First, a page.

Imagine there is only the bass clef there. Middle C is, as usual, shown on its own ledger line. But now, the notes need to go higher than that, still be played by the left hand, so still be written using bass clef.
More ledger lines are used above the one for middle C. They are always a third above the last one. So here, the dot on the second ledger line is E. The note in the space above, which would just rest above the E line, is F, and if a G was needed it would have its own third ledger line.
That line for the E is actually the same as the bottom line in treble clef, but putting that E dot in the treble clef would mean it gets played with th eright hand - not what the writer wanted.
The same phenomenon works the opposite way too. Low notes on the treble clef can have ledger lines of their own. Imagine an A under middle C. That could be written on the second ledger line down - corresponding to the top line of the bass clef.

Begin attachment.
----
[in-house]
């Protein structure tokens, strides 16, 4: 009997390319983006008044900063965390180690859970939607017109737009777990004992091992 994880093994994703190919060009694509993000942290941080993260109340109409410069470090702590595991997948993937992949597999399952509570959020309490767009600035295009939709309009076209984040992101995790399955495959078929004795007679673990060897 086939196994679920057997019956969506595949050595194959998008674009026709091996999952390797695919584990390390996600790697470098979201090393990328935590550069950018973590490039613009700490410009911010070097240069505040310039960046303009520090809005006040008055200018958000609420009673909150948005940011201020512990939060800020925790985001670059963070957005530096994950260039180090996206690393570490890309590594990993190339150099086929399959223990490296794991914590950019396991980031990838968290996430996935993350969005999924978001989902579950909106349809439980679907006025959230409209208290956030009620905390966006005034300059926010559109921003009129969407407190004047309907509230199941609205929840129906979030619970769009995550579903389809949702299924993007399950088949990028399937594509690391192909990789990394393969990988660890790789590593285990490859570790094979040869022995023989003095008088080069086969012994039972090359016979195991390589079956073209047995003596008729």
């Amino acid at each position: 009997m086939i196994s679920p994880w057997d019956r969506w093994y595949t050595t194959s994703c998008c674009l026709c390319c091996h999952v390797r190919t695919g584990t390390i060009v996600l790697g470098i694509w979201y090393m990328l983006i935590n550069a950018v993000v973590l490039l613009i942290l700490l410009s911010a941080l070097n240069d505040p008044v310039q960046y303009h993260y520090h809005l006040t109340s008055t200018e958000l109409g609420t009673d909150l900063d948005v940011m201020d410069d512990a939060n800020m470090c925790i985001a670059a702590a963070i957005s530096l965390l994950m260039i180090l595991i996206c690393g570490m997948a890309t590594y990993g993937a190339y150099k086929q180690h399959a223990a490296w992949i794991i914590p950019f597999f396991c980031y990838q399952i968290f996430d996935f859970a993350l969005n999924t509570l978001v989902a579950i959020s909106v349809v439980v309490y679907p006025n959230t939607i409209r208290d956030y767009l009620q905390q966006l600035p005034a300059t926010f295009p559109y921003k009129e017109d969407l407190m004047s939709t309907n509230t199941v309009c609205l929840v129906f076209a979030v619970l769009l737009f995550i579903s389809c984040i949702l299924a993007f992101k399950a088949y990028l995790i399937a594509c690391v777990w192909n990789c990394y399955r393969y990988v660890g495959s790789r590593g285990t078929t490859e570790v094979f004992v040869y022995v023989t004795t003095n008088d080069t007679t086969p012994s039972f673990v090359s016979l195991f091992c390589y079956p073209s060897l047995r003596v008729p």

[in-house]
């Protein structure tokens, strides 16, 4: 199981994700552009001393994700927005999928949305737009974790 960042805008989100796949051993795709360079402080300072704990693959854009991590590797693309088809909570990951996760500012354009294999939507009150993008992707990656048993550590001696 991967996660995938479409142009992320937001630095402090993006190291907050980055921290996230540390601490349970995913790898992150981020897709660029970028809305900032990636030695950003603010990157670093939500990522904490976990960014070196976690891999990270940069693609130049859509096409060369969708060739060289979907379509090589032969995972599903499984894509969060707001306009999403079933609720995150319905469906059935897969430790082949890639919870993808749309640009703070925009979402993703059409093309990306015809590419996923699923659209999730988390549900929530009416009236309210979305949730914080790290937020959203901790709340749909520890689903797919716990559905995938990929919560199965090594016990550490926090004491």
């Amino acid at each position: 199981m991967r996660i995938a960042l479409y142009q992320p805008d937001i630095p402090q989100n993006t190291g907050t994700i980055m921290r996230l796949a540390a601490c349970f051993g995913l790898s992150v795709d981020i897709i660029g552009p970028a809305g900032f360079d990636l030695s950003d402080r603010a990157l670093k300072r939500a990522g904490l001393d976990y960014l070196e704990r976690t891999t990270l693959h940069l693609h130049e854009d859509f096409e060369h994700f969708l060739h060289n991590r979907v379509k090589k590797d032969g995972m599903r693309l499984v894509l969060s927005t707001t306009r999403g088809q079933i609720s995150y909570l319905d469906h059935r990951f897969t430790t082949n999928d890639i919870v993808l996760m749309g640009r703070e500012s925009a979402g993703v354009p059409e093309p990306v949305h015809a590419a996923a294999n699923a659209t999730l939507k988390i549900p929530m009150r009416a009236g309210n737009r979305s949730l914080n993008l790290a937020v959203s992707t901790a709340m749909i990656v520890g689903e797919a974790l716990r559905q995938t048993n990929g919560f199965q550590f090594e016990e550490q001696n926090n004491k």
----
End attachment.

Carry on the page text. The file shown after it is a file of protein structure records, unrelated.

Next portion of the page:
EDIT: When introducing students to the grand clef, I use the idea that once there were eleven lines, but it was too unwieldy, so it was split into two, with middle C given its own floating ledger line. So if one of the staves needed more lines or spaces, it continued with ledger lines in the appropriate direction. Which includes going above the treble and below the bass clef. Makes it easy to understand.